Keep those lines of communication with your kids open- even when it's tough!
Lisa here. We hope you’ve been using the tips from last week’s blog to start separating your thoughts from facts. This week, we’re talking about another issue that we see frequently- communication. Communication issues arise in all kinds of relationships- families, romantic relationships, friendships, workplace relationships, acquaintances, etc. One problem that causes A LOT of stress is using words that don’t accurately convey what you mean. We all do this from time to time, but depending on the situation, it can cause real problems.
Have you ever given your kids instructions and then they don’t follow through? One common issue that parents and their children often have is how instructions are (or are not) implemented. Picture this: It’s Friday evening and you tell your child to make sure that they clean their room tomorrow (Saturday). Saturday morning comes and goes, Saturday afternoon passes and there is ZERO PROGRESS on the room. By dinnertime on Saturday, you are furious that the room is not clean, so you yell, give a lecture, take away electronics, etc. (whatever consequence you give when your kid doesn’t do what you told them to do). Then your kid throws a wrench into the whole works- they tell you that they planned to clean their room before they went to bed, and they don’t understand why they’re in trouble. Now what?
If you’re like most of the parents Sarah and I work with, you’re not buying this. But let’s look at what actually happened. In the above scenario, you told your child to clean up their room on Saturday. Your child heard that and made their own plan for how and when they would do that. Is the problem that their plan wasn’t great? Nope! The problem was that you did not actually mean that they had all day on Saturday to clean their room. You really wanted them to get up on Saturday morning and clean, not sleep in, play with friends, play video games, take a nap, eat dinner and then clean their room. But that’s not what you said. You said they needed to clean their room on Saturday. Your words left it wide open for your child to decide when on Saturday to complete the task. You had an implementation plan in mind, did not communicate the plan, but then held your child to the plan you had in your head. Sound familiar?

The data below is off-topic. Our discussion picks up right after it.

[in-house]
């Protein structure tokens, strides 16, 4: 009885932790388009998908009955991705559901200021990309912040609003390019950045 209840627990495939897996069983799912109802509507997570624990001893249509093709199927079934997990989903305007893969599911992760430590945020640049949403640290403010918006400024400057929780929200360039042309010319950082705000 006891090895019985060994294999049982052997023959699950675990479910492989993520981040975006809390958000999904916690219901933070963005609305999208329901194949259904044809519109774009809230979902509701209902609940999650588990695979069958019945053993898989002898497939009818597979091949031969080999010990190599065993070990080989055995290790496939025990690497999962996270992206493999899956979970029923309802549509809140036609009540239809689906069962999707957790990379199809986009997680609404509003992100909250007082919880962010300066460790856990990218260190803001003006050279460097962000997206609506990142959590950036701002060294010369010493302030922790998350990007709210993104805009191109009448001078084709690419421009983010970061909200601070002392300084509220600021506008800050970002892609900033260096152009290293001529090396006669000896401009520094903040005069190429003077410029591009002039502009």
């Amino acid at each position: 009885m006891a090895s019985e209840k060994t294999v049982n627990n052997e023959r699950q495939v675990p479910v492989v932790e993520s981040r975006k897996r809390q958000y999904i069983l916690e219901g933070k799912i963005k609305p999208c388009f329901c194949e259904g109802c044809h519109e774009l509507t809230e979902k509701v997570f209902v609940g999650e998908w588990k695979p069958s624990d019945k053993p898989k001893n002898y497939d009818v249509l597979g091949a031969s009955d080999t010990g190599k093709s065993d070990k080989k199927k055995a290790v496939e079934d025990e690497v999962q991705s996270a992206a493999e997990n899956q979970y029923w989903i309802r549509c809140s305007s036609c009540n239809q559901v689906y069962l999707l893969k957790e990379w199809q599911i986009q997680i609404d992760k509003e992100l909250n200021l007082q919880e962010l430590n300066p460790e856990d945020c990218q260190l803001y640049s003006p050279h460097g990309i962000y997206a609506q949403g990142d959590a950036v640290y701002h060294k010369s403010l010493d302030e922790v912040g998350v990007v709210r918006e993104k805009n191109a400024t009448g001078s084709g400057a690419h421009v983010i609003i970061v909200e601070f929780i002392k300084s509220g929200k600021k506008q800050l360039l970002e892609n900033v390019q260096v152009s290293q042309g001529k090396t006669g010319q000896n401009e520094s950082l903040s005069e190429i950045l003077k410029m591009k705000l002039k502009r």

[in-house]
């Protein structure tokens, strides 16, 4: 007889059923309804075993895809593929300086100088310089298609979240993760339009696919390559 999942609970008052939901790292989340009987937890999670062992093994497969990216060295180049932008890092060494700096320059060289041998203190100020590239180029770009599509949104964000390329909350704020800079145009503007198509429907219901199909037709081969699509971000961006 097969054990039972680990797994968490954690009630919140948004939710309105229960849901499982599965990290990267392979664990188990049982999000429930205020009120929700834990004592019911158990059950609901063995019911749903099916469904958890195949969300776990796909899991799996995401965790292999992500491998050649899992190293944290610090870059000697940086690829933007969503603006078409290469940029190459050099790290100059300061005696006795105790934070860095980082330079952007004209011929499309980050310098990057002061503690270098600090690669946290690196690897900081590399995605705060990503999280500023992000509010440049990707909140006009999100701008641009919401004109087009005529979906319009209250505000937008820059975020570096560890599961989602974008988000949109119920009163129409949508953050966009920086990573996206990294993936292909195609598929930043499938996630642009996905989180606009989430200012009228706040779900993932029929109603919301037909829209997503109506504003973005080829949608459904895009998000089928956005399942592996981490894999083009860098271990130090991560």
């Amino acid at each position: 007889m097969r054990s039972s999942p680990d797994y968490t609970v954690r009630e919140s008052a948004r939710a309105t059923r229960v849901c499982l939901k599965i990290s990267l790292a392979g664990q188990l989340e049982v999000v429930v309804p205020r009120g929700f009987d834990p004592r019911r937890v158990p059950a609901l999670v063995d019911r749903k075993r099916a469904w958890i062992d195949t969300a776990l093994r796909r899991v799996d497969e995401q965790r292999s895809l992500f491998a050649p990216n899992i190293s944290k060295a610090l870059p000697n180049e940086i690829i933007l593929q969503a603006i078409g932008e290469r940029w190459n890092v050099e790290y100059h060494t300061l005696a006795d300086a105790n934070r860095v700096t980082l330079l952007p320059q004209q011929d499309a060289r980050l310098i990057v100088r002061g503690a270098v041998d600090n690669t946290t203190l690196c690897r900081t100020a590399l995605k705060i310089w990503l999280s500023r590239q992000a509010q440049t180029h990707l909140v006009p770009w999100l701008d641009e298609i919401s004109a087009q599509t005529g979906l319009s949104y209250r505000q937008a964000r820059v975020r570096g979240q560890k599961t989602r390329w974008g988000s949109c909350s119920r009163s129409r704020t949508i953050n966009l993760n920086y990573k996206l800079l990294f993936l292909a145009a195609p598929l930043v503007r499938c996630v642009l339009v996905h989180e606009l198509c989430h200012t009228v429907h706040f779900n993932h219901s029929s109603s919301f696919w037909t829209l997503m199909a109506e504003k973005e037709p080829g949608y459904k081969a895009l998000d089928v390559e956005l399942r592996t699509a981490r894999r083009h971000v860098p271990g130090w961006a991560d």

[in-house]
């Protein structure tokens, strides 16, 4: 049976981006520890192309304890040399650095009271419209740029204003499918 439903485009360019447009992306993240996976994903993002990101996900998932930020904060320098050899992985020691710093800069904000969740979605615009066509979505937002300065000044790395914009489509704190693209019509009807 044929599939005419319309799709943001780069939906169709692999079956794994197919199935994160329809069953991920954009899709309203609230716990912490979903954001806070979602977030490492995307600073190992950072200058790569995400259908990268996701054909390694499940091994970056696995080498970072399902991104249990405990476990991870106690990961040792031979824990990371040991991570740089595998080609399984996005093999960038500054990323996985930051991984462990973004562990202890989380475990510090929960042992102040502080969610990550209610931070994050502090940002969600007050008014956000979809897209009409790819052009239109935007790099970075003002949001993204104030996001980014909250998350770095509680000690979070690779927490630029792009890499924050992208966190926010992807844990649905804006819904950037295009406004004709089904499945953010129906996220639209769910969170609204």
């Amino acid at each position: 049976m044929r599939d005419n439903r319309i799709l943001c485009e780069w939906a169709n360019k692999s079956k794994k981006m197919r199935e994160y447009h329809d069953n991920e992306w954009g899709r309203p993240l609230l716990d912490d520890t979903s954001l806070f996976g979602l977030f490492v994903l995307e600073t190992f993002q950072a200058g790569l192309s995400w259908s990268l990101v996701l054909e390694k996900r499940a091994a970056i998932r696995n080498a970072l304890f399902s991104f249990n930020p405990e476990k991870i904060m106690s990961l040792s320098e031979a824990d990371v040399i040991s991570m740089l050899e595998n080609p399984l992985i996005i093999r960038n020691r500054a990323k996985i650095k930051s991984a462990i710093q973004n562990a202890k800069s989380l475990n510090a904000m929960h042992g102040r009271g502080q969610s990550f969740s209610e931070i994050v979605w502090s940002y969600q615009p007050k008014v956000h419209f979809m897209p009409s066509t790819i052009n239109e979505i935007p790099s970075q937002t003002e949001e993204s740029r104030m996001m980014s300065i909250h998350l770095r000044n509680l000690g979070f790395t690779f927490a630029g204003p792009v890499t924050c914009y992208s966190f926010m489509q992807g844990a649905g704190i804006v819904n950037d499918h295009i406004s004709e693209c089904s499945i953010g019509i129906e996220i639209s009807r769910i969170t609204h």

This type of miscommunication frequently happens between parents and their kids when parents expect kids to be in their head. We all have our own way of doing things. It’s easy to expect others to do things the same way, especially when they live in the house with us and see how we do things all the time. It’s important to remember that your kids also have their own way of doing things that doesn’t always fit with what’s in your head.
When you realize one of these miscommunications has happened, you can fix it. Stop for a second to figure out where the communication went wrong. Think about what you actually want the other person to understand and/or do. Then use words that clearly communicate that. Practice using clear and concise language to communicate exactly what you mean. When we don’t expect the other person to read between the lines or read our minds, communication becomes a whole lot easier. Try this out with your family and see how much easier it is to be understood.
Sarah here. We hope that you found last week’s blog on parenting role models and influences helpful. This week, we’re focusing on a topic that Lisa and I work with most of our patients (and their parents) on. It’s a simple but powerful concept: the idea that thoughts are not facts.